Plovdiv Regional Ethnographic Museum
Регионален етнографски музей — Пловдив
Regionalen etnografski muzey — Plovdiv
The Ethnographic Museum in Plovdiv (2014)
|Former name||Municipal Museum House|
People's Ethnographic Museum
|Location||2, Dr. Chomakov str., 4000 Plovdiv|
|Type||Ethnographic museum, Historic site|
The Plovdiv Regional Ethnographic Museum (Bulgarian: Регионален етнографски музей — Пловдив, Regionalen etnografski muzey — Plovdiv) is a museum of ethnography in Plovdiv, Bulgaria. Since 1938, it has occupied the 1847 house of the merchant, Argir Kuyumdzhioglu, in the city's Old Town. The museum features six exhibitions, each occupying a separate room.
Although there had been plans to organize a museum of ethnography in Plovdiv as early as 1891, it was not until 1917 that a Regional Museum was established thanks to the efforts of Stoyu Shishkov, a local scholar and journalist. Shishkov was the museum's first secretary and only employee. In 1931–32, the collection of 500 items was transferred to the Plovdiv National Library and Museum. In 1938, the museum was revived as the Municipal Museum House thanks to the mayor of Plovdiv, Bozhidar Zdravkov, and was organized in the Kuyumdzhioglu House. The museum was officially reopened on 14 October 1943; six years later, the Municipal Museum House became the People's Ethnographic Museum. A permanent exhibition was arranged in 1952 and revised substantially in 1962.
Today, the Plovdiv Regional Ethnographic Museum has a collection of over 40,000 exhibits distributed among the agriculture, crafts, fabrics and clothing, furniture and interior, musical instruments, religious items and works of art exhibits. In addition, the museum boasts a scholarly archive, a library and a photo archive.
The Kuyumdzhioglu House, the museum's home, was built in 1847 for the Plovdiv merchant, Argir Hristov Kuyumdzhioglu, reportedly of Greek origin. Kuyumdzhioglu was a prominent homespun trader who owned a company in Vienna. The house was constructed by Hadzhi Georgi, from the Rhodopean village of Kosovo, and has been described as a prime example of Plovdiv's mid-19th century Baroque architecture. The house has a symmetric facade; it is two stories tall on its west side and four stories tall on its east side, employing the natural denivelation. The Kuyumdzhioglu House lies near the Plovdiv Old Town's eastern gate, the Fortress Gate (Хисар капия, Hisar kapia), and spreads over 570 square metres (6,100 sq ft). It has 12 rooms and airy salons. Both the house's interior and exterior decoration rely on sophisticated floral motives. The ceiling in each room is wood-carved. The house has an inner yard with a garden.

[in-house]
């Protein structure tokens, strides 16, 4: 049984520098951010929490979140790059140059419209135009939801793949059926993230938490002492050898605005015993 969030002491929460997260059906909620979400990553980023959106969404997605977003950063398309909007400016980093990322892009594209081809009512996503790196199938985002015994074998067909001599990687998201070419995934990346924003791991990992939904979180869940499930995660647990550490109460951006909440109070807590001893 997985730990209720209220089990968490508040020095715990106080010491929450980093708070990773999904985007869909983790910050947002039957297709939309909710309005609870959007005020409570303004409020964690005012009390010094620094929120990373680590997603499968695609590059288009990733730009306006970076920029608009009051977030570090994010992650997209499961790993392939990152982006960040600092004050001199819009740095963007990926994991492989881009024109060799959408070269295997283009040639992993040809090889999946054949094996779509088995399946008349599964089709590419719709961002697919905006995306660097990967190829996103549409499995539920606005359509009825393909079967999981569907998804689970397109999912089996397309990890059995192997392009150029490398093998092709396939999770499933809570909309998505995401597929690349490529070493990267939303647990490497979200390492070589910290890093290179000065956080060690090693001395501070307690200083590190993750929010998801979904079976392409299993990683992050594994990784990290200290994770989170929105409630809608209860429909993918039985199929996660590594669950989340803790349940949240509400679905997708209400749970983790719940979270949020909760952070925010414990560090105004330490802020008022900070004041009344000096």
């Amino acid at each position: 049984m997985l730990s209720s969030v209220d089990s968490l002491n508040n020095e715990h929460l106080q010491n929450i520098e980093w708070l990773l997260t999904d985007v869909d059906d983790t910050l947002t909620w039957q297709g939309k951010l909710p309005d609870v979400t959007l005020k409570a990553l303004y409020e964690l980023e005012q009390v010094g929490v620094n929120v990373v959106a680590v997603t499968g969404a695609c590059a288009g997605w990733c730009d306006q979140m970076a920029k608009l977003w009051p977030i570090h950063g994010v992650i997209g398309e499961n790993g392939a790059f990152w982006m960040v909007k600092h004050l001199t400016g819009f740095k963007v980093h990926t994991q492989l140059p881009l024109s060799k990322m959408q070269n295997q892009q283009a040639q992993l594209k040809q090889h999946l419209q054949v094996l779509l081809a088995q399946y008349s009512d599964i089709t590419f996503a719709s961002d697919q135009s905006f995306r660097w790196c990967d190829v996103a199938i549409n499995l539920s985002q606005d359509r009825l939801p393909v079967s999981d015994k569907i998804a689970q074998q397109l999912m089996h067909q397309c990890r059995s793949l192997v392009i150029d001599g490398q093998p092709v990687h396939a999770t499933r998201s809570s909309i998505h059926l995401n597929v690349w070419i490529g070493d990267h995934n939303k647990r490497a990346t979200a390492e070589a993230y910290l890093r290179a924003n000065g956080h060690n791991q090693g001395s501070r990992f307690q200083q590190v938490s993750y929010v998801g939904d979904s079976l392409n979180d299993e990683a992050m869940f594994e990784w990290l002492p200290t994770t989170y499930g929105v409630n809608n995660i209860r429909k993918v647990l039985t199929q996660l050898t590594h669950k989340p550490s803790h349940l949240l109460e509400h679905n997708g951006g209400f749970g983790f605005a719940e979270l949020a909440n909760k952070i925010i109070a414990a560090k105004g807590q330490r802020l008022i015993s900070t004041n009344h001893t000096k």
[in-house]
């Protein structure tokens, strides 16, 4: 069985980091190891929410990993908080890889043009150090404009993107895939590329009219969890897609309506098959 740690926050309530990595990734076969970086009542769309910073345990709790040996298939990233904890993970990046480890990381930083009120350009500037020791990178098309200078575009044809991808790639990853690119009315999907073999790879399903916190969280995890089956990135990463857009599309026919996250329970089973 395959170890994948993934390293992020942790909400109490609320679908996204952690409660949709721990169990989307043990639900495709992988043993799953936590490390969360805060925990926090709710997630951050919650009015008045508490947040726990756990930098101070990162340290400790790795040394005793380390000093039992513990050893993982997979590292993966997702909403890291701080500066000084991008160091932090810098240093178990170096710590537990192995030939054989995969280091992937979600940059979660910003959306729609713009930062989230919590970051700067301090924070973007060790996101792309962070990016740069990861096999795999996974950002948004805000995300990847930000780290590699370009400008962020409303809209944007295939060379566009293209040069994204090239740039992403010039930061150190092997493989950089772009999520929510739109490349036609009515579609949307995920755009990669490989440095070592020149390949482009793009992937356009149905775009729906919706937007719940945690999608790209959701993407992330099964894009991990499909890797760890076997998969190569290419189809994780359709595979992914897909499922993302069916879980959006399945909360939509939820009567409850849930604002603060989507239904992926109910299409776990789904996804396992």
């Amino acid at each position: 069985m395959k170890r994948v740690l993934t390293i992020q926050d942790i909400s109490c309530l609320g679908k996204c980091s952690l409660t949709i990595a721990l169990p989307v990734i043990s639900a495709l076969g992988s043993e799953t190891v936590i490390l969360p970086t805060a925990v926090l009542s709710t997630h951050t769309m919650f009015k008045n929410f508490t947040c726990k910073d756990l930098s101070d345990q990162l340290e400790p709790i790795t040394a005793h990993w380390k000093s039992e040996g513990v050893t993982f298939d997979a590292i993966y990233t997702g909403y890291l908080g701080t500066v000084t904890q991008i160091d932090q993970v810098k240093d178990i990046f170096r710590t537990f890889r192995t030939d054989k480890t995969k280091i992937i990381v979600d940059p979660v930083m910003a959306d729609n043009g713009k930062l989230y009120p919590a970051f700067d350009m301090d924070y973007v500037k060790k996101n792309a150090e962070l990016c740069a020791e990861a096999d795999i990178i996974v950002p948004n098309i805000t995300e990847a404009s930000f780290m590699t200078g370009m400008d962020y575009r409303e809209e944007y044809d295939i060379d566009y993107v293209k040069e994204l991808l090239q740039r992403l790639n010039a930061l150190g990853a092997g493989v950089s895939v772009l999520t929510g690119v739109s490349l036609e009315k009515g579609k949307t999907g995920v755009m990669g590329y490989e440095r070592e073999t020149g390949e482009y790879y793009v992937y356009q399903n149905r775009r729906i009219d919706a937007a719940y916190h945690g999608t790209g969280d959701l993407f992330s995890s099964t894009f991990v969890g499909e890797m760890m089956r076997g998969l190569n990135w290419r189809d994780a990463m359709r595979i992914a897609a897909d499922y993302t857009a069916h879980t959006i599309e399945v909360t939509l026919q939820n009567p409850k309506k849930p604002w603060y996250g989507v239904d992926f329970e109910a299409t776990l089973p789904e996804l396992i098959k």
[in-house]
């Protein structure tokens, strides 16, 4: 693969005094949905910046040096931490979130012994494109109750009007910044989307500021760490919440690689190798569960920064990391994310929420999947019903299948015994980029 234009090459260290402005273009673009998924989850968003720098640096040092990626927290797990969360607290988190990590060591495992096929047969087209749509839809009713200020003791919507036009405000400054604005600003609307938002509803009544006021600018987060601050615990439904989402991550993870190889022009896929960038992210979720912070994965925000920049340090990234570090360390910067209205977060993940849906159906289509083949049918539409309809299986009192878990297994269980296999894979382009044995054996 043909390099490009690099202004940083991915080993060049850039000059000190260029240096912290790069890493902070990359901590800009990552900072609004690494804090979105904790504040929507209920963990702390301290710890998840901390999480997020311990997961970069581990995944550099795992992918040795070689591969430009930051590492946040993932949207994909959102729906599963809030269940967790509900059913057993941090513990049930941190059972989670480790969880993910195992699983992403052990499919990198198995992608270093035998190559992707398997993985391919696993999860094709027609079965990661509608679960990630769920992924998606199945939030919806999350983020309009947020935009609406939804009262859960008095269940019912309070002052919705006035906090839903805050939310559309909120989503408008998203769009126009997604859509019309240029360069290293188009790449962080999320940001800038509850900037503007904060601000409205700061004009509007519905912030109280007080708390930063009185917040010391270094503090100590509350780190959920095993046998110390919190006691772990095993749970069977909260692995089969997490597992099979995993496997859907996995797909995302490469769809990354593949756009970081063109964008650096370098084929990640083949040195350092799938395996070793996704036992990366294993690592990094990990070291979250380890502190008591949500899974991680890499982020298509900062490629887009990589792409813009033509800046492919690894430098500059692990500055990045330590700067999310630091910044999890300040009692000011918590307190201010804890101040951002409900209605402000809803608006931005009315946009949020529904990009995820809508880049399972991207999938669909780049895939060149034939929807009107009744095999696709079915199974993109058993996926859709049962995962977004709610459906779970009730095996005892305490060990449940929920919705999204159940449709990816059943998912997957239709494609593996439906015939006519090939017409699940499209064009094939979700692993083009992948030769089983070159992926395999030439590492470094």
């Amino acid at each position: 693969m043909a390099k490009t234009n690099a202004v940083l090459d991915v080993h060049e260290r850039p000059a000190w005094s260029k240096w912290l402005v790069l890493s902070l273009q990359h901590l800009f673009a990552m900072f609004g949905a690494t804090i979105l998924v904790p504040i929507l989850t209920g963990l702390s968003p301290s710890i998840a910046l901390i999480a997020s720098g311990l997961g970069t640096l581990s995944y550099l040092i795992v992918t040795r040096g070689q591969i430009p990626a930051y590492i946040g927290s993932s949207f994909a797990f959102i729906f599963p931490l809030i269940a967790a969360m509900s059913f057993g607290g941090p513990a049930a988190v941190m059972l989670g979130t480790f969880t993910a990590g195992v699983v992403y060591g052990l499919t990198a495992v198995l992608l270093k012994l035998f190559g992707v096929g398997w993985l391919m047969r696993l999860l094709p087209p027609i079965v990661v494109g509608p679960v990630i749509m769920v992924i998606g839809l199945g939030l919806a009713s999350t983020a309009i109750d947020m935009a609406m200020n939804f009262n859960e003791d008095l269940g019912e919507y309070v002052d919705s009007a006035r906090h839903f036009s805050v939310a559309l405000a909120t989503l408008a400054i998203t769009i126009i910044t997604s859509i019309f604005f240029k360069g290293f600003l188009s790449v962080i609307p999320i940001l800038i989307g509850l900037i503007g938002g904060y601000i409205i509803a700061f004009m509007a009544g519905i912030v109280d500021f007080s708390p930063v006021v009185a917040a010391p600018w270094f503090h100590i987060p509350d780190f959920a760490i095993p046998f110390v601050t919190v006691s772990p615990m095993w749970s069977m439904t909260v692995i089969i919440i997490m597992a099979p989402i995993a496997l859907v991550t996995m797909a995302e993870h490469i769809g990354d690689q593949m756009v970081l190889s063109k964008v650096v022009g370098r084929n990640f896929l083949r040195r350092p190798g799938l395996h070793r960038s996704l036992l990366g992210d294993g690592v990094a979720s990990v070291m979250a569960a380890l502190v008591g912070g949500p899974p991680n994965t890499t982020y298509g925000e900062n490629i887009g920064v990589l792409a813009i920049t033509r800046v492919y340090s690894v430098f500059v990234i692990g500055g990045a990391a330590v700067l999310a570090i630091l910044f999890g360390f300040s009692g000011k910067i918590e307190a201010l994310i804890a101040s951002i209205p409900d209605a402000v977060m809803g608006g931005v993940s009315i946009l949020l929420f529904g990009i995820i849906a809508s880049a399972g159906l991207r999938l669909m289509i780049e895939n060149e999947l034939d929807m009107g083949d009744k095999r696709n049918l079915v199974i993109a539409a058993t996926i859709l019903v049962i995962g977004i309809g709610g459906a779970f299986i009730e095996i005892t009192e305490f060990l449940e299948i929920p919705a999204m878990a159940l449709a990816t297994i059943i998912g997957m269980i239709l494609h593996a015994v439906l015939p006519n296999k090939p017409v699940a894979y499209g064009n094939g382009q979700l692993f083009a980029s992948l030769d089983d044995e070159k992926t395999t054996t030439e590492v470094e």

After the Liberation of Bulgaria from Ottoman rule in 1878, Argir Kuyumdzhioglu left Plovdiv to settle in Istanbul (Constantinople). From 1898 to 1902, the house was used as a girls' boarding house. Following that it was used by Garabet Karagyozyan's millinery factory, as a flour warehouse and as a vinegar factory. In 1930, it was acquired by Hamburg-based, Greek tobacco merchant, Antonio Colaro. Colaro intended to demolish the house and build a tobacco warehouse, but he was denied permission by the Plovdiv municipality. The municipality bought the house in 1938, carried out renovations, and organized the museum.
- "History". Plovdiv Regional Ethnographic Museum. 2009. Retrieved 2009-07-15.
- Делев, Петър; et al. (2006). "Стопанска активност на възрожденските българи". История и цивилизация за 11. клас (in Bulgarian). Труд, Сирма.
- "The house". Plovdiv Regional Ethnographic Museum. 2009. Retrieved 2009-07-15.
- Терзиева, Екатерина (2006-06-14). "Къщата със 130-те прозореца" (in Bulgarian). Сега. Archived from the original on 28 September 2011. Retrieved 10 August 2016.
- "21-о Народно събрание; 17 юни 1926 г." (in Bulgarian). Народно събрание на Република България. Archived from the original on 19 November 2004. Retrieved 10 August 2016.
|Wikimedia Commons has media related to Ethnographic museum in Plovdiv.|
- Official website (in English) (in Bulgarian)
- Regional Ethnographic Museum-Plovdiv at Google Cultural Institute